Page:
My goodness, to embody two such women. What a privilege.

4. Since you started your career how have your future aspirations changed or stayed the same?

     One of the wonders of being a human being is that your dreams really do come true. Not all of them, and not always in exactly the way we envision them, but dreams DO come true, and what happens after they do? Well, we gotta get some new dreams!

     The way I would put it is like this: if the book of my life/career is 25 chapters long, I know that I want Chapter 25 to be someone pulling me off a stage and putting me in my coffin in my costume. That remains the same— the interim dreams alter. I can’t wait to work with people I’ve yet to meet. I can’t wait to play Cleopatra. I can’t wait to originate roles that haven’t been written yet. But ultimately, the final dream remains the same: a life in the theatre.

5. What are your strengths and as an actress?

     Hm. I believe I have a very quick access to the emotions many people consider to be “beyond the comfort zone”— particularly sorrow and anger. I also enjoy using my vivid imagination to create emotional backstories that fuel me. I also have a very active academic mind, curiosity about the world around me and a strong sense of empathy. Those help!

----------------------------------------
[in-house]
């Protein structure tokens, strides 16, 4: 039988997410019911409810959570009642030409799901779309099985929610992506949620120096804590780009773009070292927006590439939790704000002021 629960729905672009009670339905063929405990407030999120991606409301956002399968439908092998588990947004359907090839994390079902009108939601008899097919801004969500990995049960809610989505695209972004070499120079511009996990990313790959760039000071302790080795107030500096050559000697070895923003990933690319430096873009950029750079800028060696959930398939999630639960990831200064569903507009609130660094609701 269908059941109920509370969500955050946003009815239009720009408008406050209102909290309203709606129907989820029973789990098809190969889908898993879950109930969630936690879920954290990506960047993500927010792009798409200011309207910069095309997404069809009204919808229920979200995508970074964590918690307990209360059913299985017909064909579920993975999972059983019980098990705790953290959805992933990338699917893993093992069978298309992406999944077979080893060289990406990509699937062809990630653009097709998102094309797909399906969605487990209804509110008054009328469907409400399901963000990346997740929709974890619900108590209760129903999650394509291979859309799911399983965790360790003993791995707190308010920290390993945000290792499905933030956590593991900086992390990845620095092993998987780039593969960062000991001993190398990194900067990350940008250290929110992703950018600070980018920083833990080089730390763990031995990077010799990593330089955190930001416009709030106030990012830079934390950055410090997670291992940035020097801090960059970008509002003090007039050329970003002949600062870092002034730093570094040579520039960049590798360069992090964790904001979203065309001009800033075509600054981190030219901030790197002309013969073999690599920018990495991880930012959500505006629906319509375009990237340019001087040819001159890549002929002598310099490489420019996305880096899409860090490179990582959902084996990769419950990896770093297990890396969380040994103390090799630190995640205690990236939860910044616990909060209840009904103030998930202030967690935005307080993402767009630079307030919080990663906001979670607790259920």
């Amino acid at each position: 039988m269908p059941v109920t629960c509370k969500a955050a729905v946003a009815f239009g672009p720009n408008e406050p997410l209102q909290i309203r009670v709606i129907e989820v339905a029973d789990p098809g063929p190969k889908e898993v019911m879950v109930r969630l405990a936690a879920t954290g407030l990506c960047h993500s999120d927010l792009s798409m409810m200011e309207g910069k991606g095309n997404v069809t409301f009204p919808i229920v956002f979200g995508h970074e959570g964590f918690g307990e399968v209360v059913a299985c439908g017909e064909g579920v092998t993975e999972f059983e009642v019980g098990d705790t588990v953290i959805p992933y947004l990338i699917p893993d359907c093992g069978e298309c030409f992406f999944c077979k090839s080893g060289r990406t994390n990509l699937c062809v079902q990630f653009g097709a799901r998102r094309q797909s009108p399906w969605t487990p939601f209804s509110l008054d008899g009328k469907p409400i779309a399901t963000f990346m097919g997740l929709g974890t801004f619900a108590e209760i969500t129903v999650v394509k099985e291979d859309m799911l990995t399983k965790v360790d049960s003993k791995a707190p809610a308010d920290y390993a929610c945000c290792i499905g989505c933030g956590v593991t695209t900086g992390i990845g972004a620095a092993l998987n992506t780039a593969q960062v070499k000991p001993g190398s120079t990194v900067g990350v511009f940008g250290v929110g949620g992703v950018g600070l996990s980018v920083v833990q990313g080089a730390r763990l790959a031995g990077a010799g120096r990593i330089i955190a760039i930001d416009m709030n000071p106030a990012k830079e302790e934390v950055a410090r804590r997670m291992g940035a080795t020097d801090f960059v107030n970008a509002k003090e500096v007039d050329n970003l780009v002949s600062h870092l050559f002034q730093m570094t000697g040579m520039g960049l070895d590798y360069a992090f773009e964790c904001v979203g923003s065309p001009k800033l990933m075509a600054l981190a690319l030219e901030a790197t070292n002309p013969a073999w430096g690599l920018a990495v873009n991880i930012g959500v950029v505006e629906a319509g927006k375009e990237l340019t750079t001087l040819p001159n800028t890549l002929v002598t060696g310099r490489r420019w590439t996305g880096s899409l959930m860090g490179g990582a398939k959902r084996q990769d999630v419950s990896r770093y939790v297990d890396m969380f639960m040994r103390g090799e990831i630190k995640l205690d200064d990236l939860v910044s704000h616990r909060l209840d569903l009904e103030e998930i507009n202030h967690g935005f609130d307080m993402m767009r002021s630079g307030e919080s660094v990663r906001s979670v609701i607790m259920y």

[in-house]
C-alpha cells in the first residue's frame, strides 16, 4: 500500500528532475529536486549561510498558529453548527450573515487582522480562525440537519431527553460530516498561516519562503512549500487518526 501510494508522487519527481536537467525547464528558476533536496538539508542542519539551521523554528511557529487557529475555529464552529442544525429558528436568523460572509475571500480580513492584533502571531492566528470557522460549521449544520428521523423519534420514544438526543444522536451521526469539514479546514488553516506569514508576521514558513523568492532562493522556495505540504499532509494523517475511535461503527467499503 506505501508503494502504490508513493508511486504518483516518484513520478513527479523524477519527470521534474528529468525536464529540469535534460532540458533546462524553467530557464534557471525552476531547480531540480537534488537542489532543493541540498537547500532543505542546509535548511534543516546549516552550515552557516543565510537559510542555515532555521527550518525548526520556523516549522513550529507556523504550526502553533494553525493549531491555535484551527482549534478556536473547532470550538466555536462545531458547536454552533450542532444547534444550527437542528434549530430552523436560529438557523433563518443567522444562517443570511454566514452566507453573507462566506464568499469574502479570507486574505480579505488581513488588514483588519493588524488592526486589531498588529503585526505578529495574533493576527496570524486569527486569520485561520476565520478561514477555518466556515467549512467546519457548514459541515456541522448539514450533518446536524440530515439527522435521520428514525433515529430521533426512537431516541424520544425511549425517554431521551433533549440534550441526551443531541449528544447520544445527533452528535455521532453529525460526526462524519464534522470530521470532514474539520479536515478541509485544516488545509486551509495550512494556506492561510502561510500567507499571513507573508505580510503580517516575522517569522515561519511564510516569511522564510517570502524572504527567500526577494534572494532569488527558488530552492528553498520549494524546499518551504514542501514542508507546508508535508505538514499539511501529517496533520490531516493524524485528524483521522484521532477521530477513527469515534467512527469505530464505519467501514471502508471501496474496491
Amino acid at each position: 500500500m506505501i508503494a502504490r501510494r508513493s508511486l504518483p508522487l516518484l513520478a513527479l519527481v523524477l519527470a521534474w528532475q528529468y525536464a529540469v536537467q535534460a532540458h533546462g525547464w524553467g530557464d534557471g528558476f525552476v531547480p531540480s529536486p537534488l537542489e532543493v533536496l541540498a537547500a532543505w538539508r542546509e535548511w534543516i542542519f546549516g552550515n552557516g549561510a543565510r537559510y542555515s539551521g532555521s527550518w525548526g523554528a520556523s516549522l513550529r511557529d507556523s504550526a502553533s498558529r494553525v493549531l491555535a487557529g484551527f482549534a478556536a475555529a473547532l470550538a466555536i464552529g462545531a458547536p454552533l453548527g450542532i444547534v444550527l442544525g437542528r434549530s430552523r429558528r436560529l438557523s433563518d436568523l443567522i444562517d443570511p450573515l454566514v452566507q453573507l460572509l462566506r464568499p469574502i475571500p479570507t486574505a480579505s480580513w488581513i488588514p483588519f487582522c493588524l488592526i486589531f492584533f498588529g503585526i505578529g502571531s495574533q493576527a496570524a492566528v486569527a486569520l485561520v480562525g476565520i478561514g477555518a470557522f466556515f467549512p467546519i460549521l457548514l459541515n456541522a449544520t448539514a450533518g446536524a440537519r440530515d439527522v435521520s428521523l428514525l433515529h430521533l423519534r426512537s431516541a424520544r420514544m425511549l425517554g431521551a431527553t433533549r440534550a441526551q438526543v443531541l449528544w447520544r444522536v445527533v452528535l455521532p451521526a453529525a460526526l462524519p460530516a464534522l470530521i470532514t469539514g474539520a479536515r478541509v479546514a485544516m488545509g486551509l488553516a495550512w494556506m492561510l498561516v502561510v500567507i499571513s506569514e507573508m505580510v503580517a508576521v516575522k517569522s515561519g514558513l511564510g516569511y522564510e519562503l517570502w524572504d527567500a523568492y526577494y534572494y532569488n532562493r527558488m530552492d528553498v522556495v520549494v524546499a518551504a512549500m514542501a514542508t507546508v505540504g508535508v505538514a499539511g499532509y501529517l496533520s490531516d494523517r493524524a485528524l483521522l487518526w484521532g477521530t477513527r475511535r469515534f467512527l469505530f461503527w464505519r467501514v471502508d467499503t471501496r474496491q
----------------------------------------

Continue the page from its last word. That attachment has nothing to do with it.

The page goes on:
6. The arts in schools are often so low in the chain of importance that it’s mostly overlooked, how can students, teachers even parents shine more light on the importance of the arts?

Interlochen Center for the Arts
     The first and most important aspect of arts education is that is must begin at home. If parents and families value the arts, they will pass that import on to their children. But the arts belong in schools, for a myriad of reasons.

     Music, visual art, creative writing, and dance all belong in schools, but because my background is predominantly in the theatre I will use a theatrical example: theater’s earliest origins extend back to Ancient Greece, where participation in the Festival of Dionysus, a multi-day cultural event, was a requirement of citizenship! The theater was not about celebrities or spectacle; it was about telling stories for the purpose of the public having a cathartic experience together. Aristotle defined it as “the purification of the spirit…by witnessing the playing out of such emotions or ideas on stage.” The result is positive change. Especially in fractious times like ours, when there are great fears and even greater uncertainties, the theater can be a place of emotional and societal healing.

     Further, not every human being possess numeric or linguistic intelligence (the two “kinds of smart” that are predominantly measured in conventional schooling), and the arts offer students an additional way to excel, process and experience the world and to deeply contribute to society.


  1. I will always love the Ask Al series

  2. I really like your writing style, great information, thank you for posting.